This paper examines the distributive and incentive effects of reforms to personal income tax that have been undertaken in Spain since the 1978 act. It analyzes the effects that would have been observed if no change other than that purely due to modifications to income tax had taken place. This is done by simulating the impact of the income tax system in two years (1980 and 1994) over a constant population - that of the Spanish household survey 1980-81. The 'distributive' effect is assessed through the average tax burden by deciles of household post-tax income, and the 'incentive effect' is evaluated by means of the distribution of households by intervals of effective marginal tax rate. The results indicate that in a world in which income tax obligations were fulfilled, the 1994 system (uprated according to the consumer price index to 1980 levels) would have been more progressive than than that of 1980. This increase in progressivity would have been accompanied by a very substantial increase in the number of households subject to a higher marginal tax rate, and by a rise in tax collection. © 1997 Elsevier Science B.V.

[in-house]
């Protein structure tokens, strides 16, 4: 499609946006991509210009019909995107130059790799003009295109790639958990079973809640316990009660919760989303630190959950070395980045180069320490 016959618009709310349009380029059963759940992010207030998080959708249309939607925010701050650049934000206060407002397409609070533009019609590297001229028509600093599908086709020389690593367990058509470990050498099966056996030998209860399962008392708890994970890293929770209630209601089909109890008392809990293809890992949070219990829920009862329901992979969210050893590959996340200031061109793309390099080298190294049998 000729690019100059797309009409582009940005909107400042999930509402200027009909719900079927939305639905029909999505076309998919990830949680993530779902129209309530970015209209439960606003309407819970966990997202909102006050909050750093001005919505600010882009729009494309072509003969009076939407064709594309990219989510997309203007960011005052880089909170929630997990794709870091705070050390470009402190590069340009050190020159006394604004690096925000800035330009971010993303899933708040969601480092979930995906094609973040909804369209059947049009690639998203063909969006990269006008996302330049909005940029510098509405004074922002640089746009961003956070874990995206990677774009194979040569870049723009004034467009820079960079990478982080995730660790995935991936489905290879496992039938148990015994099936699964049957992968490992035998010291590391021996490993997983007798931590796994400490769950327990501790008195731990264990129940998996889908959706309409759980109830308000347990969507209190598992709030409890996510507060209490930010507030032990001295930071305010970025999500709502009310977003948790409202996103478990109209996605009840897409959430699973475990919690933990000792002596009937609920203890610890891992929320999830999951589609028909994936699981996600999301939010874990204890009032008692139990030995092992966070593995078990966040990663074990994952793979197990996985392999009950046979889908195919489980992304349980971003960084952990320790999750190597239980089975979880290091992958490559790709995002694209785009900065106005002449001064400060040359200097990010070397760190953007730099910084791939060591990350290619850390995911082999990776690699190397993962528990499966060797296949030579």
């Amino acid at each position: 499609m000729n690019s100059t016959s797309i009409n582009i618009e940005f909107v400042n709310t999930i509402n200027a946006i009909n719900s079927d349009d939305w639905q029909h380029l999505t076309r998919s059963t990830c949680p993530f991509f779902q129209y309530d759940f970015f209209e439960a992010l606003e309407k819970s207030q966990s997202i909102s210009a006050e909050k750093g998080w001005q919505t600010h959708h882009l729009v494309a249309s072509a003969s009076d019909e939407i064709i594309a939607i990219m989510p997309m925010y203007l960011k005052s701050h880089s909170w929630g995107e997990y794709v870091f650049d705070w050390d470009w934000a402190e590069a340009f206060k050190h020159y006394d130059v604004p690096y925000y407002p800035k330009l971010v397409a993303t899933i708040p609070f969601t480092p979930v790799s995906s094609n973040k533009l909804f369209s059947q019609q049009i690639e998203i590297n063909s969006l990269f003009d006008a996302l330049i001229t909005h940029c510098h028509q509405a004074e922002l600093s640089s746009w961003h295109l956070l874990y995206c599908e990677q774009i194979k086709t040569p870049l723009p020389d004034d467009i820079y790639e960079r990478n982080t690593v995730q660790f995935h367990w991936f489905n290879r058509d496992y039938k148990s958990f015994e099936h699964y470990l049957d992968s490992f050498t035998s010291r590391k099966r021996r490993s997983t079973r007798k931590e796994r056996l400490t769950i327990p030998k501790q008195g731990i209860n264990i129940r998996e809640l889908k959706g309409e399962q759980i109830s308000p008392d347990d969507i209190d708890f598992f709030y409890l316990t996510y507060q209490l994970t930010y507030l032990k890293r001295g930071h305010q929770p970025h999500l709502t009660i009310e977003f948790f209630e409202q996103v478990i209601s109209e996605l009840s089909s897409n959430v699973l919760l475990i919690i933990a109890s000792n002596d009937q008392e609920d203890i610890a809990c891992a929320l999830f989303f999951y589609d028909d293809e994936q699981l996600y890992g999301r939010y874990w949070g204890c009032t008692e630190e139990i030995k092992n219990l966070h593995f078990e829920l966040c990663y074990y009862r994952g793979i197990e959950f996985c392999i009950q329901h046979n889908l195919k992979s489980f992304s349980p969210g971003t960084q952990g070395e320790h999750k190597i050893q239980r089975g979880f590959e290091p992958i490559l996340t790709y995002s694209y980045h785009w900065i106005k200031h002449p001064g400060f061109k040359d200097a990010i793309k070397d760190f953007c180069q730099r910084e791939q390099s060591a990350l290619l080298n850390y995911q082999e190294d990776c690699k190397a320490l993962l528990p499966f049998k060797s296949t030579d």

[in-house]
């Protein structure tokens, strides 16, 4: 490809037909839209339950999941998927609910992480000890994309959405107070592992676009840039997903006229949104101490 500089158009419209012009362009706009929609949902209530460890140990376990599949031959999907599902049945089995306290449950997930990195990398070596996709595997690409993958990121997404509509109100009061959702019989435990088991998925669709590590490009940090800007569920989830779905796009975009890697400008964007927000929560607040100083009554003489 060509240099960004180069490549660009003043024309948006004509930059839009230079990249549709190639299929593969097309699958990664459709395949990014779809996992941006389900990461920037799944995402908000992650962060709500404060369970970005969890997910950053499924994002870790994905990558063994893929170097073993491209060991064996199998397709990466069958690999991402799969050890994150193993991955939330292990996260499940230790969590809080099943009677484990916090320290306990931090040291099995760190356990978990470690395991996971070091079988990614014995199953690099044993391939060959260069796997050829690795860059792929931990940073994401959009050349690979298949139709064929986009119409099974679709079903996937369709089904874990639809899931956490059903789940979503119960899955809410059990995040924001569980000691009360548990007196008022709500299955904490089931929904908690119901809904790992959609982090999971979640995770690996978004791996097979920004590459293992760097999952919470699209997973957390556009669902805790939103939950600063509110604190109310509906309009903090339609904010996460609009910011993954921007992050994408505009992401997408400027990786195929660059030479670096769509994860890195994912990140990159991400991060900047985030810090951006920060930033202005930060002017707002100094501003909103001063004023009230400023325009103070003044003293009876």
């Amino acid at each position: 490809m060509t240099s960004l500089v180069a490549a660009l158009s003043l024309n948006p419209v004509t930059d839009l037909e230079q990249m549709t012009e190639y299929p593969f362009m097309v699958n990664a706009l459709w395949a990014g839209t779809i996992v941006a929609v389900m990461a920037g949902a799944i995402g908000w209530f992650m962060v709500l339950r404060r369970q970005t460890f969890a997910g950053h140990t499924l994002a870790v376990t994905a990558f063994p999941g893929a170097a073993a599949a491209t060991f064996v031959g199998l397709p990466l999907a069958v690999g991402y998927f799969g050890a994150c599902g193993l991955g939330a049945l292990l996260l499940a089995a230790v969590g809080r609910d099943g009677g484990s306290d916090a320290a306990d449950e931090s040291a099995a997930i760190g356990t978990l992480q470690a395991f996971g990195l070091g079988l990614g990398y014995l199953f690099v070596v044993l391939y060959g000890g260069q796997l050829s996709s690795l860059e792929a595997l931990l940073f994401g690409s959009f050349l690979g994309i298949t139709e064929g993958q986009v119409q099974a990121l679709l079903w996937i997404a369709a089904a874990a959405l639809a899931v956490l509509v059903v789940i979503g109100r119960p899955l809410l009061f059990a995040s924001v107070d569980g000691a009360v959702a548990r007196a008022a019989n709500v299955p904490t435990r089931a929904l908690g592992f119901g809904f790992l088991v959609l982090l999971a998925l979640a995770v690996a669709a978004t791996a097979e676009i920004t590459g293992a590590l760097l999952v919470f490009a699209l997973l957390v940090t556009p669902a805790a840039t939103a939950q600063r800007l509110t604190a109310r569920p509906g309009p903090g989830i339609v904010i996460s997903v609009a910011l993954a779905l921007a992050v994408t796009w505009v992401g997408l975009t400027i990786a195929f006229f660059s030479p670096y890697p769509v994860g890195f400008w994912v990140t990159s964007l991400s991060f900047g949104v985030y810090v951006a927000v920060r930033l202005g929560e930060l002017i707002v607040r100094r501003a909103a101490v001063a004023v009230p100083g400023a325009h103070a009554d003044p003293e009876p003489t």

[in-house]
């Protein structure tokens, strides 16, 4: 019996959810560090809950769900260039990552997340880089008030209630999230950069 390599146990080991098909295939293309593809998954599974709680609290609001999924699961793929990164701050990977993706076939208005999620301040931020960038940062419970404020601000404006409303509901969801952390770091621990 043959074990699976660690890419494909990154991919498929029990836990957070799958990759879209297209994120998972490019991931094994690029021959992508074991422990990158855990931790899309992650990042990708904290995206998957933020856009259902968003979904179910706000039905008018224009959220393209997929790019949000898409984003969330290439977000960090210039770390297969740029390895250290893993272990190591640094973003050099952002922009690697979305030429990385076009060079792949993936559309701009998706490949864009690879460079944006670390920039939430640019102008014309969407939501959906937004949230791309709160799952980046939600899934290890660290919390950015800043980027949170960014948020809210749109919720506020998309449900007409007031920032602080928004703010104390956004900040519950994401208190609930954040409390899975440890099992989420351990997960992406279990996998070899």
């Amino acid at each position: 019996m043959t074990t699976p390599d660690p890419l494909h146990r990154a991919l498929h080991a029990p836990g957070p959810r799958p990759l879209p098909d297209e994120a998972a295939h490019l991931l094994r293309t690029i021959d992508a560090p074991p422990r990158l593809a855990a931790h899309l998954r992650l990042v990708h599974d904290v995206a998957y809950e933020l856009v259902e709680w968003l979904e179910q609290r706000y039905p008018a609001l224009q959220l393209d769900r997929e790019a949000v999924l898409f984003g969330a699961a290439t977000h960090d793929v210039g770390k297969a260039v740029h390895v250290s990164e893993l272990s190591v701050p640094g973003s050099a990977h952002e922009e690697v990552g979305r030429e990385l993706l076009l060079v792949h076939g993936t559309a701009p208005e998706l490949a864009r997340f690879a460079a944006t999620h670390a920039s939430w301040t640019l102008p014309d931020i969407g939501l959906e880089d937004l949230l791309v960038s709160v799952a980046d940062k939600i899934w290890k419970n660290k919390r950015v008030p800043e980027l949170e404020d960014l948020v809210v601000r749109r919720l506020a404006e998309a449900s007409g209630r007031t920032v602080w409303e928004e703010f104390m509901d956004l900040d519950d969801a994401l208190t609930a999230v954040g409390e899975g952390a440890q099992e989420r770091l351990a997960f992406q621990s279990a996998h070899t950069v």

- Income tax